Seen at The Festival of the Tree

...if you would be happy all your life, plant a garden - Chinese proverb

Thursday, 11 December 2008

Hoar Frost - You Ask We Answer

Crystallised Eryngium - 7th December 2008, in my garden

In my Comments on Monday Gail asked:

Is this the famous English hoarfrost we have all read about! PS Our high school song spoke of the hoary walls and we all laughed in teenage ignorance!

I was just going to give a quick answer in my comments, but what better topic is there for You Ask We Answer than the great British weather? So the YAWA staff here sprang into action immediately to find out.

The word hoar comes from the Middle English hor, which in turn comes from the Old English har. It's related to Old High German, which makes me wonder if there's a connection to the German word haar (hair), which we're singing about in Silent Night at choir at the moment. Hoar itself has two meanings: the first is ancient, such as a hoary beard, which means one whitened with age, just like NAH's! The second is white, thus giving us the descriptive white frost, sometimes used instead of hoar.

The BBC Weather Pages says hoar frost forms when the air cools so that water condenses out of the air onto garden surfaces such as grass, plants, or as my photos showed on Monday, sheds and fences. This is quite different to frozen dew which looks like frozen water droplets, whereas hoar frost has a delicate, ice crystal structure. According to WeatherOnline, the objects the water condenses onto must also be below freezing and the resultant hoar frost looks like needles, feathers and spines. It also suggests that the air must be supersaturated with water i.e. above 100% humidity for this effect to take place. Hoar frost shouldn't be confused with rime, which forms from freezing fog, or glaze which forms as a continuous sheet of ice. Unlike hoar frost, both aren't formed from individual frozen droplets.

The BBC website gives two further definitions: Air frost is when the air temperature reaches zero degrees centigrade (32 degrees Fahrenheit), though the ground can sometimes stay above freezing. This often happens in early autumn, as the soil still retains some of its summer heat. Ground frost is when the ground's surface temperature reaches zero. This can happen even though the air temperature may remain above, at say 3 or 4 degrees centigrade.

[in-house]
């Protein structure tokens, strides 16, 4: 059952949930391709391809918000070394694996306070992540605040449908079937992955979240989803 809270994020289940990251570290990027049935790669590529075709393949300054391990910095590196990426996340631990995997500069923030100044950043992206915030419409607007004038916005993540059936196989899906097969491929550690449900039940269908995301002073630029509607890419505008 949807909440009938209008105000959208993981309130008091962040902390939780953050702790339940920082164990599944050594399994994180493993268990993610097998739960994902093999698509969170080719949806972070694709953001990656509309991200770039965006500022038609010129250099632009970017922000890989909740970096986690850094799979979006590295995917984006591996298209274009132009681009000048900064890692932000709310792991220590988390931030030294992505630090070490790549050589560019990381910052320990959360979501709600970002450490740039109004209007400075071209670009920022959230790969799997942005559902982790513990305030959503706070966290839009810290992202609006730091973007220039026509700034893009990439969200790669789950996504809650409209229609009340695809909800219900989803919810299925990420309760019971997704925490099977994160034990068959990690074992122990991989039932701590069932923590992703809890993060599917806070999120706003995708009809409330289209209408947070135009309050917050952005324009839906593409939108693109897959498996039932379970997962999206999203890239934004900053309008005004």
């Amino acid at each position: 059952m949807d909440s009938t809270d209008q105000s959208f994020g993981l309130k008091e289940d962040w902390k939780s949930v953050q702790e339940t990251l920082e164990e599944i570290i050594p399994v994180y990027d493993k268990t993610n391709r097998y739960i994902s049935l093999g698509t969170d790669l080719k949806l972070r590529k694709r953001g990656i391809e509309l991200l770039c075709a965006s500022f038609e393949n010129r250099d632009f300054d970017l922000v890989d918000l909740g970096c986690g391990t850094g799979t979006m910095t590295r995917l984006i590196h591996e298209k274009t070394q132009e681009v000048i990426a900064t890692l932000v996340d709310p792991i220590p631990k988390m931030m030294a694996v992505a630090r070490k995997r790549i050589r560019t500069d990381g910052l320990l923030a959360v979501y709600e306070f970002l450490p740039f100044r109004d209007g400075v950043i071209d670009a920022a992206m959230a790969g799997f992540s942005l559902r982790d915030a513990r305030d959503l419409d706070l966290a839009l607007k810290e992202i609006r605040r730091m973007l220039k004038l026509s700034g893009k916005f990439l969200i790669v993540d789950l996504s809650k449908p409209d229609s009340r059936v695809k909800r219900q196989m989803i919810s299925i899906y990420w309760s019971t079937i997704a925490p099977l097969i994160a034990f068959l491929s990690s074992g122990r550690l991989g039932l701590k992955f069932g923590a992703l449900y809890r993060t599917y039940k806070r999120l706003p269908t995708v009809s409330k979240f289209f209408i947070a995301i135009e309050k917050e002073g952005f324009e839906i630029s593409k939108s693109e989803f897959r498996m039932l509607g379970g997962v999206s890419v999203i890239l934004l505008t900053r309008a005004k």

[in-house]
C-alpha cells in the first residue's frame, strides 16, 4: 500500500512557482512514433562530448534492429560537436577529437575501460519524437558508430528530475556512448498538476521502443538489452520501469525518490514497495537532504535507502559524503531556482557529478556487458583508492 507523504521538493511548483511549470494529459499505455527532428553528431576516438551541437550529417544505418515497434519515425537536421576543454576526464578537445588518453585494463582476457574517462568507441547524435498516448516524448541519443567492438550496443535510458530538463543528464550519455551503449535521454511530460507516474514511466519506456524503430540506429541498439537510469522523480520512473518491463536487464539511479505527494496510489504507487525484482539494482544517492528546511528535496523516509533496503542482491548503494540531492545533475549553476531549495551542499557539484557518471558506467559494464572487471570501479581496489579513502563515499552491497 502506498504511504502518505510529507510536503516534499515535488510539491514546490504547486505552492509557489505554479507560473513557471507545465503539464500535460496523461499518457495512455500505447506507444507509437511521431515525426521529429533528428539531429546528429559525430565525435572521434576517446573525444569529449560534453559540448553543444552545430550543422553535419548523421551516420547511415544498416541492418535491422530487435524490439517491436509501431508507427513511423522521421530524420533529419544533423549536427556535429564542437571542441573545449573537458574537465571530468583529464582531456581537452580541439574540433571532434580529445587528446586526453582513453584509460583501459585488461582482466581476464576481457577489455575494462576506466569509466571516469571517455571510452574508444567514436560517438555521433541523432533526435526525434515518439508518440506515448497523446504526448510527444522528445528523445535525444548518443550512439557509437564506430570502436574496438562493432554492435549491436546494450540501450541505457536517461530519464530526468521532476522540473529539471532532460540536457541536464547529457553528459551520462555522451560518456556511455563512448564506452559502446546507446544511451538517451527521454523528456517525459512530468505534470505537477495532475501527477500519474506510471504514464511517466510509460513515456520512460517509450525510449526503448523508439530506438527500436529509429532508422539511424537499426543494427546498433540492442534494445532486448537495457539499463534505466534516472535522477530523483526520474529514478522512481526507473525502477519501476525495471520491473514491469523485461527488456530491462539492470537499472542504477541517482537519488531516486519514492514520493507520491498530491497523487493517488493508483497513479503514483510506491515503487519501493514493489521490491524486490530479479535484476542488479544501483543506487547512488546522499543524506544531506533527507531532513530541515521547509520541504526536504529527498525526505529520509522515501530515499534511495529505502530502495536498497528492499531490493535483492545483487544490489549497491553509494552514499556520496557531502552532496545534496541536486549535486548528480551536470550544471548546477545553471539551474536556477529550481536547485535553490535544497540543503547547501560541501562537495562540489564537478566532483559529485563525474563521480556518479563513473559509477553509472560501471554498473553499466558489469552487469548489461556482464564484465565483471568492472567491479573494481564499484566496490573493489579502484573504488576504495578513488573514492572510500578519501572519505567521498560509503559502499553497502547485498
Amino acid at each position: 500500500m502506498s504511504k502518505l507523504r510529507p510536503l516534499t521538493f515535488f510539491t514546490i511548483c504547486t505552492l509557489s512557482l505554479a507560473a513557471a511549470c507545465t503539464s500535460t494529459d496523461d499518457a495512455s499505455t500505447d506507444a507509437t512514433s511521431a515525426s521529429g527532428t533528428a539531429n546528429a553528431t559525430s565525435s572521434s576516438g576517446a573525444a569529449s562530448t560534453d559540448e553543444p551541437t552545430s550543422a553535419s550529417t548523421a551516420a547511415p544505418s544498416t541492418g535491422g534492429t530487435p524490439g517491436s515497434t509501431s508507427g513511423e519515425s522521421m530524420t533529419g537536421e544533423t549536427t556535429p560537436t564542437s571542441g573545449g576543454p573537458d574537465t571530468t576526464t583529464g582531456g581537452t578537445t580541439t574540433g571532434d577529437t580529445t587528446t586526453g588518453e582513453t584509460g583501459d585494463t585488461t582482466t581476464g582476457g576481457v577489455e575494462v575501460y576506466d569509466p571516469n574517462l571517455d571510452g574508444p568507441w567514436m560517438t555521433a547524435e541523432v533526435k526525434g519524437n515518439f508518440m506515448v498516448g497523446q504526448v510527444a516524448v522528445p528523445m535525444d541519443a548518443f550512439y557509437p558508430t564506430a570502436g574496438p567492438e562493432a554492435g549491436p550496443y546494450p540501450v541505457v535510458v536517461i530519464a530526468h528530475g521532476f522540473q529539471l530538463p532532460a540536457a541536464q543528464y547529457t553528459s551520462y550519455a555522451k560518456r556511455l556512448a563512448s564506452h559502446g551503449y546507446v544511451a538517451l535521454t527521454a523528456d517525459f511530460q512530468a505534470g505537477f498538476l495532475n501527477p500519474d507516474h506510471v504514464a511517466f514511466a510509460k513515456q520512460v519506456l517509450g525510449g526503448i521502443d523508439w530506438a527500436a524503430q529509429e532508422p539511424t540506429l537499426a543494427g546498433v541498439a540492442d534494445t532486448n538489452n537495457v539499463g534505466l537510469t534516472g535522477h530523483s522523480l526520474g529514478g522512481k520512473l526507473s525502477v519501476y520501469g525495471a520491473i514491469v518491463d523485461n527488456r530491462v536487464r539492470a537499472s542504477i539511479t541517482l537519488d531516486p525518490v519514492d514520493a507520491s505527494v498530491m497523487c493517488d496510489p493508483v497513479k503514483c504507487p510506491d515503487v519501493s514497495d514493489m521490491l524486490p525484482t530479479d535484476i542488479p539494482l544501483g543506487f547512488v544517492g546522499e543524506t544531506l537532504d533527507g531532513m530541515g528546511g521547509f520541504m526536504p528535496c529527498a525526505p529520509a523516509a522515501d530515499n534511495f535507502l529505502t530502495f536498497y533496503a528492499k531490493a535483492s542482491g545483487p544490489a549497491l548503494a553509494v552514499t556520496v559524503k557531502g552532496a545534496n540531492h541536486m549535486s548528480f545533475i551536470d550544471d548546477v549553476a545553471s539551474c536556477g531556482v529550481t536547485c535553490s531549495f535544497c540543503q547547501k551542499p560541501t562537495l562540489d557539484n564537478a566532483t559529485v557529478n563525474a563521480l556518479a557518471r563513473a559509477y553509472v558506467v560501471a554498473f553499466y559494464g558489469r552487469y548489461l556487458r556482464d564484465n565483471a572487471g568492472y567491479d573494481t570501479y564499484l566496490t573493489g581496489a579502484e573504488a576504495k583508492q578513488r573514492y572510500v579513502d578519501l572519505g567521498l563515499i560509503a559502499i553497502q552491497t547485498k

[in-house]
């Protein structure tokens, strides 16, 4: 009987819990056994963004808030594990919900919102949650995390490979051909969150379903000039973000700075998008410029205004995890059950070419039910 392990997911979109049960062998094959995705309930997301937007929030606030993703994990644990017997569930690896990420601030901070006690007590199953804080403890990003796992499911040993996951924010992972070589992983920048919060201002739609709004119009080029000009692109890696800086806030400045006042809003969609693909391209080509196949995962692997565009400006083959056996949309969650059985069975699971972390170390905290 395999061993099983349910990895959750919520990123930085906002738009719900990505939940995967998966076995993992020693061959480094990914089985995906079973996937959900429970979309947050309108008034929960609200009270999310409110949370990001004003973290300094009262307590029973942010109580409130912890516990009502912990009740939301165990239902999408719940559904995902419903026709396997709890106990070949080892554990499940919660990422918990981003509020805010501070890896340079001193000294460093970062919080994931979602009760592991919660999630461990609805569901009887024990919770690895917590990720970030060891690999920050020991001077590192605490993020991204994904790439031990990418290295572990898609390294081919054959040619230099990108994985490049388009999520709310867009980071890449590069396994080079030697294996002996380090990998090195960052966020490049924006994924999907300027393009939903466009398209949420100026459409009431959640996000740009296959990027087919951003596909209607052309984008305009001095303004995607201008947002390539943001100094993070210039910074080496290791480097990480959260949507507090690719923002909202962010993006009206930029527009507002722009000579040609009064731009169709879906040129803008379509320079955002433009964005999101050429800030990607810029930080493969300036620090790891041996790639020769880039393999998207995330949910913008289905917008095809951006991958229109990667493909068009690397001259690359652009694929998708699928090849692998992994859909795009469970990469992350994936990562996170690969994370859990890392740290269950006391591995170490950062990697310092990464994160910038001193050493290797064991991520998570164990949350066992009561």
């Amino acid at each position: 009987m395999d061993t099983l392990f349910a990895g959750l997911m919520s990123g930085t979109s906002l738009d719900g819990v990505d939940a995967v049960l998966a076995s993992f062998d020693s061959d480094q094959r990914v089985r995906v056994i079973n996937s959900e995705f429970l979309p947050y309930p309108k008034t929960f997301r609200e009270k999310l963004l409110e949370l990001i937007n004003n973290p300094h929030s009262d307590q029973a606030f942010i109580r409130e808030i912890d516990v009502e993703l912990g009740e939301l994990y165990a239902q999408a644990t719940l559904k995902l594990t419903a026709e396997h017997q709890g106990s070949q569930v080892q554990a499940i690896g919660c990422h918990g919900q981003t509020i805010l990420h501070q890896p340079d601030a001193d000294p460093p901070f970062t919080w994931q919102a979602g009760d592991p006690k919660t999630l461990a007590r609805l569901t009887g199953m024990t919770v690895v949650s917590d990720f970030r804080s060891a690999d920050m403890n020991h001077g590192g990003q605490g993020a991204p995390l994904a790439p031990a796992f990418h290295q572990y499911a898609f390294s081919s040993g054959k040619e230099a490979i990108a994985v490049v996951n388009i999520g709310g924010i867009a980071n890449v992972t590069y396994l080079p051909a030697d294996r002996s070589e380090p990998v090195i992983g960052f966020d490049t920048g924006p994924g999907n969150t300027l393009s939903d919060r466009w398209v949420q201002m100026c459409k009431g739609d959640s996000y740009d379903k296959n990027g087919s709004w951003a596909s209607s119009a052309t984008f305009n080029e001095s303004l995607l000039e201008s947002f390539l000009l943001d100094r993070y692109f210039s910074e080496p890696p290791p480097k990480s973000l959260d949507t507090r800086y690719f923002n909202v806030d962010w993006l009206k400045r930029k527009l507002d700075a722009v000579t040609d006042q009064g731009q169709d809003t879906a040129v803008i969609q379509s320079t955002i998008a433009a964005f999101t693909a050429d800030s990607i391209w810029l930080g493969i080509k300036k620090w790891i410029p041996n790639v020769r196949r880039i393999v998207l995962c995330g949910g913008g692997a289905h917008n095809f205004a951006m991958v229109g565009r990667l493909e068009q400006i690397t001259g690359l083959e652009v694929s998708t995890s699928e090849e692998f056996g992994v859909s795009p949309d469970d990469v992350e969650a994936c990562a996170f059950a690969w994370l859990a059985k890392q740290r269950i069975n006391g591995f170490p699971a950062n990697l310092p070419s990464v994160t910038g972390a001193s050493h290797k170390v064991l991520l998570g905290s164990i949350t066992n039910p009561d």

On very special days hoar frost gives us that 'winter wonderland' effect, which when combined with sunshine can be magical - as shown in this magnificent photograph. There's also an apple called Hoary Morning, originating from Somerset in 1819. Its skin has a deep bloom like hoar frost, hence the name.

So Gail, I suppose the short answer to your question is yes, my photos did show hoar frost, but I hope you've enjoyed my longer explanation and a further picture from Sunday. Now, how did your hoary high school song go? ;)

18 comments:

  1. Hello VP and thank you for today's YAWA lesson! You are a good tutor no no wrong you are an excellent tutor...:-)

    LOL Tyra

    New Post from Tyra - Leufstabruk

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  2. We have had several hoar frosts already this year in Dorset. We have been having some mild winters with hardly any frost at all but last year we had a few frosts and this year is looking very cold. It was -5C this morning and out of the sun is still below freezing here.

    Lets hope it will kill a lot of the newer bugs we have been getting - now if it killed the lily beetle I would be very happy, worth getting cold for!

    Best wishes Sylvia

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  3. I like the textures in this photo very much. Yesterday's photo was pretty neat too. I'm glad you posted about being undecided. As a new writer myself, it was very informative reading everyones responses. Good luck with your decision.

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  4. do we have to pay $49.99 to read this informative post?

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  5. Ahhh thank you! I love etymology! Here so far we've only had ground frost so my tall, dark burgundy chrysanthemums are still blooming!!! LAst year they lasted till a few days before Xmas! They're not really an outside flower, bought in a pot for display indoors only. This means they are partial to bad rusts. Every year I spray them but every year I end up taking off lots of affected leaves, leaving just a few good ones. It is tiresome. But this time of year I see them, the only flowers around abouts, and it is so worth the effort!!!